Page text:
Industry executives and analysts say similar bills have failed in the Senate, and many feel that it is unlikely to gain traction there. Analysts from Dresdner Kleinwort in London call the measure inconsistent and unenforceable.

Nevertheless, executives, lawyers and analysts say that Washington, depending on the resources it is willing to commit, can at least make life more miserable for the offshore casinos. They say the effort resembles attempts to restrict the sex and drug trades, an endless pursuit in which users and suppliers constantly develop new ways to skirt law enforcement.

Offshore casinos are going to continue to thumb their noses at the Department of Justice, Mr. Sinclair said. The operators will say, Im sitting here in Costa Rica drinking a mai tai. What are you going to do?

And, he said, if the government succeeds in shutting some sites, others will pop up.

This is not the first time that the American government has taken on Internet gambling. In 2001, a federal court sentenced Jay Cohen, the operator of an Internet sports book in Costa Rica, to 21 months in prison for taking bets from Americans.

But there is a new intensity to this latest crackdown, particularly with the simultaneous attacks from Congress and law enforcement. Legislators and prosecutors said their efforts were not coordinated, but industry analysts view it as a powerful combination.

And by going after Mr. Carruthers, a British citizen who runs a company listed on the London Stock Exchange, Washington has upped the ante. This is absolutely a legitimate business in the U.K., said Tim Evans, a lawyer representing Mr. Carruthers.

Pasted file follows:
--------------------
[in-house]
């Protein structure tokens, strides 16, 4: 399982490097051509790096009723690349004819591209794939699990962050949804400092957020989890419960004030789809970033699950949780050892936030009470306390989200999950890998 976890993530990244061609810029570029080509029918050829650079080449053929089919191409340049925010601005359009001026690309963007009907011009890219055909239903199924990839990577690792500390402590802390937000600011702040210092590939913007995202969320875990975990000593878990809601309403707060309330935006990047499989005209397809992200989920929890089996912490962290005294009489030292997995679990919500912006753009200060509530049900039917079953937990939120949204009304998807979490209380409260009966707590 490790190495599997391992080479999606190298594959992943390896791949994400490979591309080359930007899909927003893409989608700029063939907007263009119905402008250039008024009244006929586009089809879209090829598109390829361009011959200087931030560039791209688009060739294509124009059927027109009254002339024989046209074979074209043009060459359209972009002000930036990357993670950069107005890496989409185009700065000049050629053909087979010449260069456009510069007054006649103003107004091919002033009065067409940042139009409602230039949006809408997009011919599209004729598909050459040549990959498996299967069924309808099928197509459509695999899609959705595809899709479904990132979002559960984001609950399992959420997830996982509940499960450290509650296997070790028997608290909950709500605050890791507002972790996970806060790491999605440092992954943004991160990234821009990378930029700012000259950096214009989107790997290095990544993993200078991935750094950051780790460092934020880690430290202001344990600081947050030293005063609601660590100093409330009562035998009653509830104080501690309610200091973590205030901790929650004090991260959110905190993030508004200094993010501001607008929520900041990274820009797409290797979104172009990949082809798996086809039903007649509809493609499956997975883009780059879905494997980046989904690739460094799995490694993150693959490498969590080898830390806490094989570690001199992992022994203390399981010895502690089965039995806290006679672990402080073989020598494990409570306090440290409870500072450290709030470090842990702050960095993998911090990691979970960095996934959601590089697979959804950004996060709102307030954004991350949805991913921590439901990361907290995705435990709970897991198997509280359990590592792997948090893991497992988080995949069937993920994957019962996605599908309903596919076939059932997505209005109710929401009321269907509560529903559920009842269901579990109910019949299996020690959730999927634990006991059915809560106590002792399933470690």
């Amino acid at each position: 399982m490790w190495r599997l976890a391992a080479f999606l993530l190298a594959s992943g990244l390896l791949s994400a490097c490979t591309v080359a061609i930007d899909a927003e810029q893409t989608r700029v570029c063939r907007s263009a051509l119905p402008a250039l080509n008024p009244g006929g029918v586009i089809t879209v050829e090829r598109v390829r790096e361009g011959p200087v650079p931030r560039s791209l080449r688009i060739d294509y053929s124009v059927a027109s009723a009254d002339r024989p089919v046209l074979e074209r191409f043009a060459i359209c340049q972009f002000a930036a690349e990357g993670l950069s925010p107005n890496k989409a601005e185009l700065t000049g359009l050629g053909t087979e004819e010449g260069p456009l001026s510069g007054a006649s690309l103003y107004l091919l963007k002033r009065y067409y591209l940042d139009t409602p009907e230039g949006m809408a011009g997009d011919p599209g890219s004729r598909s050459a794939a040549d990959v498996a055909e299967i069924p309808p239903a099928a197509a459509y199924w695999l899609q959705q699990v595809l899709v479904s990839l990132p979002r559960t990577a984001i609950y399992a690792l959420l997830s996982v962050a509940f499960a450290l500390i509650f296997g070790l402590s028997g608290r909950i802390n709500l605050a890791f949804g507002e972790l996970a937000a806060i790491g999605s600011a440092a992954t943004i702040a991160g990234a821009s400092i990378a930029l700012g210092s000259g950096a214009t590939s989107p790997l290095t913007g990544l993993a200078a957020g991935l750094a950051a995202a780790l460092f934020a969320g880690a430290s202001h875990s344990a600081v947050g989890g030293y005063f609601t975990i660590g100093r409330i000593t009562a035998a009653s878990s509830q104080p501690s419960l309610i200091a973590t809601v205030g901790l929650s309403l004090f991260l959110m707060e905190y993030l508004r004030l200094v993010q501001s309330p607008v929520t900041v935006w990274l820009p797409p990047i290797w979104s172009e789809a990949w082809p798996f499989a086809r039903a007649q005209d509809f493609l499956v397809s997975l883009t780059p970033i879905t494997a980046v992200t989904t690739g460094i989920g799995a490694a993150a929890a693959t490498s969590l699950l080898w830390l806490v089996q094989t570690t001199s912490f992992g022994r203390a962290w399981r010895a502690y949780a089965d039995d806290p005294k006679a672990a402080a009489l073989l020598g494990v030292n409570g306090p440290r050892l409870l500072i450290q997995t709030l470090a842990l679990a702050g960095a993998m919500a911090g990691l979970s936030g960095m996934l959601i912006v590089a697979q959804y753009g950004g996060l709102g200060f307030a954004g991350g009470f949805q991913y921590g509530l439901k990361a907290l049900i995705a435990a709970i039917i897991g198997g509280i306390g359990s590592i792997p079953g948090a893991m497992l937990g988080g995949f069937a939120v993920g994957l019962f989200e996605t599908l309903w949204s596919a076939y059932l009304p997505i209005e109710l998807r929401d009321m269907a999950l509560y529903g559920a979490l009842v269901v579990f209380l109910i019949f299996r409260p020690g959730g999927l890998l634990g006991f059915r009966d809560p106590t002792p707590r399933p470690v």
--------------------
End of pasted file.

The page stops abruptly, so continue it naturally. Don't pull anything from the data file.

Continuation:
Mr. Carruthers, among the outspoken executives in the industry, has traveled frequently to the United States to meet with investors and media companies, and to debate the merits of online gambling. In April, he took part in a debate on the subject with Representative Leach.

Catherine L. Hanaway, the United States attorney for the Eastern District of Missouri, who brought the indictment against Mr. Carruthers, said the fact that the activity was legal in Britain and Costa Rica, where BetOnSports has major operations, does not entitle them to do business in the United States.

Asked if Mr. Carrutherss British citizenship created a problem for the prosecutors, Ms. Hanaway said, thus far, no.

Mr. Evans said his client faced up to 20 years if convicted of conspiring to operate an illegal gambling operation.

Lawrence Walters, a lawyer who specializes in Internet gambling law, said prosecutors faced serious jurisdictional questions. One central question is whether any illegal activity is taking place on American soil; the bettors, he said, are not breaking the law, because placing a wager is legal.

Further, he said, there are legal questions about whether prosecutors can establish that offshore casinos have met the test for minimum contact in the United States, a standard needed for prosecutors to have jurisdiction.

The government has to show that BetOnSports has sufficient ties and contacts with the U.S., he said. Thats an open question they have no offices or representatives here.

Many online gambling companies based outside Britain list on the London Stock Exchange because the British government made offshore gambling companies legal as part of a sweeping Gambling Act passed in 2005. The governments intent is to regulate the industry and stop gambling proceeds from going to criminal interests.

The investors in the companies have included some of Americas largest investment houses, among them Goldman Sachs and the FMR Corporation, parent of Fidelity Investments, which bought shares for some of its mutual funds. Share prices of those funds plummeted after the arrest of Mr. Carruthers, but have recovered somewhat in recent trading.

The issue has fueled a political fire in Britain, where the United States recently extradited several white-collar suspects in an effort to prosecute them for actions that Britain did not consider illegal, or that British courts chose not to prosecute.